Earth Science Research News

Earth News and Information

NASA is responsible for collecting much of the data that people use to explain humanity’s environmental impact on Earth, from documenting climate change and its impacts on ice, sea level and weather patterns, to monitoring the health of forests and the movement of freshwater. But NASA doesn’t just... Read More
The long voyage of one of the planet’s largest bergs—A-68A—has come to an end.
Everything in our planet — the land, the water, the air, us — is intertwined by the various chemical, physical, and biological processes that make up the huge system we call planet Earth. One of the key components of that system is the cryosphere, or all of Earth’s frozen water.
Everything in our planet — the land, the water, the air, us — is intertwined by the various chemical, physical, and biological processes that make up the huge system we call planet Earth. One of the key components of that system is the cryosphere, or all of Earth’s frozen water.
In June 2020, a "Godzilla" dust plume travelled from the Sahara, the planet’s largest, hottest desert, across the Atlantic ocean to North America. Saharan dust plumes are a natural phenomenon and occur especially during the summertime, due to dust uplift from low level jets and haboobs... Read More
Data Sources: Atlantic Mutlidecadal Oscillation (AMO) Index. The AMO Index is a monthly index of the North Atlantic temperatures from 1856 to present. This data visualization utilized the smoothed, long version of the AMO index. The data is available here: https://psl.noaa.gov/data/timeseries/... Read More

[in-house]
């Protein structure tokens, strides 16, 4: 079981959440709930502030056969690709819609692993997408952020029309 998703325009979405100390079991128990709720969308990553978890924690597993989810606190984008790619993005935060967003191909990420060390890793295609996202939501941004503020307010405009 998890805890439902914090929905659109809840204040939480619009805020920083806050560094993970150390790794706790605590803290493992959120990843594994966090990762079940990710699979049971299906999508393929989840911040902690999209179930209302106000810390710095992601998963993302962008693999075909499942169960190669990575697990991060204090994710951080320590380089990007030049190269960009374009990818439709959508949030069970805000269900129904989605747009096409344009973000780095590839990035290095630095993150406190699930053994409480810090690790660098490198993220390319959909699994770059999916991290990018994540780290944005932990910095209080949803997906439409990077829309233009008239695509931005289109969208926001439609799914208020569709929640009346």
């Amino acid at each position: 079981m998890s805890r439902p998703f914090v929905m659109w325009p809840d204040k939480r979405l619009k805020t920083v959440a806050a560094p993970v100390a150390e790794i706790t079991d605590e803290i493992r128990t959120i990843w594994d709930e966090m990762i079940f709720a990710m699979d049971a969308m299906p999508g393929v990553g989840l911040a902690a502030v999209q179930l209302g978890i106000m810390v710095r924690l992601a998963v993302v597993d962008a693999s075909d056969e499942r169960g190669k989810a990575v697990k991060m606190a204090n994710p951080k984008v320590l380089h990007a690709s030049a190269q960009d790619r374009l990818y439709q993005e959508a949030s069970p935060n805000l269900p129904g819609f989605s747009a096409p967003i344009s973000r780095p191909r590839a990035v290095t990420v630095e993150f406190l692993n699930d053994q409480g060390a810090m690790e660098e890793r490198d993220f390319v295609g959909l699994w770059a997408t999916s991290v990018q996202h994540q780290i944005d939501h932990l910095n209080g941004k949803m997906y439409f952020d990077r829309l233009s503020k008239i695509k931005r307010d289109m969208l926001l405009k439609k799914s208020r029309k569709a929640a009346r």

From the vantage point of space, NASA’s fleet of Earth-observing satellites investigates connections between ecosystems that are continents apart, or right next door.
NASA has awarded the United States Global Change Research Program (USGCRP) Support Services contract to ICF Incorporated LLC of Fairfax, Virginia.
With data from a 2016 expedition, scientists supported by NASA are shedding more light into the complex processes under the Greenland Ice Sheet that control how fast its glaciers slide toward the ocean and contribute to sea level rise.
Sea ice in the Arctic appears to have hit its annual maximum extent after growing through the fall and winter. This year’s maximum extent peaked at 5.70 million square miles, making it the seventh-smallest on record and tied with 2007.
Sea ice in the Arctic appears to have hit its annual maximum extent after growing through the fall and winter. This year’s maximum extent peaked at 5.70 million square miles, making it the seventh-smallest on record and tied with 2007.
Earth is on a budget – an energy budget. Our planet is constantly trying to balance the flow of energy in and out of Earth’s system. But human activities are throwing that off balance, causing our planet to warm in response.
As a leading agency observing and understanding environmental changes to Earth, NASA has joined the National Climate Task Force.